It seems like assembling a compilation on a roots rocker like Dave Edmunds would be an easy task. While his backing bands and production styles have changed, his musical aesthetic has remained essentially the same since he bolted from Love Sculpture and started a solo career in 1971 -- no matter what he did, he remained a passionate, devoted fan of old-time rock & roll, rockabilly, country, Chuck Berry, the Everly Brothers, and Phil Spector. At first, he did this literally on his own, laying down every track himself for his first two records, and he did this to acclaim and success, including the surprise Top Ten hit "I Hear You Knockin'." By the mid-'70s, he hooked up with Nick Lowe and the two formed the core of Rockpile, a retro-rock new wave outfit that provided support on Dave and Nick's solo albums and toured as its own entity. During this time, Edmunds was a rare thing -- an interpretive rock & roll singer. He had an exceptional ear for songs, whether it was oldies or newer material by such contemporaries as Lowe, Elvis Costello, and Graham Parker; he made the new songs sound like classics from the days before the Beatles, yet he and Rockpile performed them with an energy and vigor that made them fit the new wave. Rockpile had a nasty split after recording their lone album, and Edmunds went through two enjoyably patchwork albums (Twangin' and D.E. 7th) before hooking up with ELO main man Jeff Lynne for 1983's Information. Like Edmunds, Lynne is also a lover of old rock & roll -- at their core, such early '80s hits as "Rock & Roll Is King" and "Hold On Tight" are Jerry Lee Lewis tunes -- but he had no compunctions about embracing the production of the time, down to the drum machines, phased guitars, and layers of synths. Perhaps since Edmunds was once a studio geek himself, this appealed to him, and he submitted to a makeover that made him sound like ELO and brought him hits, both on MTV and radio, leading to his first American Top 40 hit since "I Hear You Knockin'" with "Slipping Away."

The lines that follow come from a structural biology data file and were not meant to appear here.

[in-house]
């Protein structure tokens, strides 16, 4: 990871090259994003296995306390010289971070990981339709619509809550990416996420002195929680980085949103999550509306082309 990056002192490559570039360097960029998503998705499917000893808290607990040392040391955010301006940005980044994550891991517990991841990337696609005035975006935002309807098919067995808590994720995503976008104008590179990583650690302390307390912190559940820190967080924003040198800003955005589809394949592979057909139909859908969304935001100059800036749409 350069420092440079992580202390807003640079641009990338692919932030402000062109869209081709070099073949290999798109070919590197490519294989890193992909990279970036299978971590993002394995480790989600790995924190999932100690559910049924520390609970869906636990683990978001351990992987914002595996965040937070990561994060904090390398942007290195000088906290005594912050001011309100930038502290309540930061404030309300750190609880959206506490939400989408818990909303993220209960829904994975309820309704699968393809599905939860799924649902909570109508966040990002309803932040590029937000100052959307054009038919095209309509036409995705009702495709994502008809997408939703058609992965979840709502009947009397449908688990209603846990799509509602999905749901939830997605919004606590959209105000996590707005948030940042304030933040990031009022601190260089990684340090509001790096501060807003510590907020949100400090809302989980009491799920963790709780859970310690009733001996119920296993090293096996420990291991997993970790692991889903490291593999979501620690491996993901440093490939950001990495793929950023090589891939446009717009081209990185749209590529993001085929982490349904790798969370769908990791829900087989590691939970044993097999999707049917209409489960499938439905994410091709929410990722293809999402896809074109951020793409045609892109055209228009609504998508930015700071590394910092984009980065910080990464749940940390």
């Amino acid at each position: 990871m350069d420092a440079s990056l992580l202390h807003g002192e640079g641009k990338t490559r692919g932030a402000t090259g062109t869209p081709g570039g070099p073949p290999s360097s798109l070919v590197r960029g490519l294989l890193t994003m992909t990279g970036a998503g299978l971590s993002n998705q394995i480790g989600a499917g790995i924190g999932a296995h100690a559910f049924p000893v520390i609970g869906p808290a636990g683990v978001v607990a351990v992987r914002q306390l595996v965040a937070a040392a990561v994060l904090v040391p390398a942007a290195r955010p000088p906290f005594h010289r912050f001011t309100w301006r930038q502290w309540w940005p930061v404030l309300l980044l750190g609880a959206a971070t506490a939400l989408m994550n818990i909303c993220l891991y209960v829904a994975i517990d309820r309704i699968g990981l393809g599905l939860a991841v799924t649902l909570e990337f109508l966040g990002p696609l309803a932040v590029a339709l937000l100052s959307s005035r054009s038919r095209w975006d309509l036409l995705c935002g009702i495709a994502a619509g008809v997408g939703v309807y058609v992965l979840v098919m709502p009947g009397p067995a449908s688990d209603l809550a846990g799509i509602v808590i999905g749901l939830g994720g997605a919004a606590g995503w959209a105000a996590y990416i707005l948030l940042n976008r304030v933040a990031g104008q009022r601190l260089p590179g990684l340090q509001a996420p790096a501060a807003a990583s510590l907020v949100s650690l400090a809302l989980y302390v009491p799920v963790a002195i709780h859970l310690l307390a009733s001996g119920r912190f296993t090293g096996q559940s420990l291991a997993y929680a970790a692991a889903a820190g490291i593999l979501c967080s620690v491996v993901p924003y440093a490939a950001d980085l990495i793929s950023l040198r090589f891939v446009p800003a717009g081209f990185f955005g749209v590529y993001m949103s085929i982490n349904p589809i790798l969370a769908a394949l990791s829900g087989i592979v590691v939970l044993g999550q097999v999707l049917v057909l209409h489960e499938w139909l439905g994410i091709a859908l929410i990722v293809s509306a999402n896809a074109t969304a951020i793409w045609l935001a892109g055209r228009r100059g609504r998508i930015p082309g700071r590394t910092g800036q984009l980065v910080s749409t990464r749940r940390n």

While they gave him success, these records hurt him with his cult following and he never quite recovered -- he's only made two solo albums since -- and they make compiling a hits compilation difficult because they stand out like a sore thumb next to his prime '70s work. There's also the problem that Edmunds recorded for several different labels, so licensing becomes a problem. Rhino's 1994 double-disc compilation Anthology solved that, but it was hurt by too much Love Sculpture material and too much Jeff Lynne (cut off the first six and last six songs and it'd be a perfect compilation). Ten years later, Columbia/Legacy took their shot with the single-disc, 16-track From Small Things: The Best of Dave Edmunds, which also spans several labels, stopping when he left the label in the late '80s. The compilers recognized they had a problem with the Lynne material, so they've limited it to the two hits, but they're hamstrung by licensing, which dictates that they could only have two Swan Song-era cuts featuring Rockpile. Which means that big, big songs -- "I Knew the Bride (When She Used to Rock and Roll)," "Ju Ju Man," and the hit "Girls Talk" -- are here in latter-day live versions, which are pleasant but not a patch on the originals. To compensate, a few soundtrack-only rarities are hauled out -- "Stay With Me Tonight" from the 1987 soundtrack to Light of Day, "Do You Wanna Dance" from 1985's Porky's Revenge!, "Run Rudolph Run" from Party Party -- and while these are nice for collectors to have, they don't compensate for the lack of classic '70s and early '80s cuts. So, From Small Things winds up being less than the sum of its parts. It's an entertaining listen -- nothing here is bad; it's all good -- and its scope and ambition are admirable. It's just hard not to wish that the execution was a little better.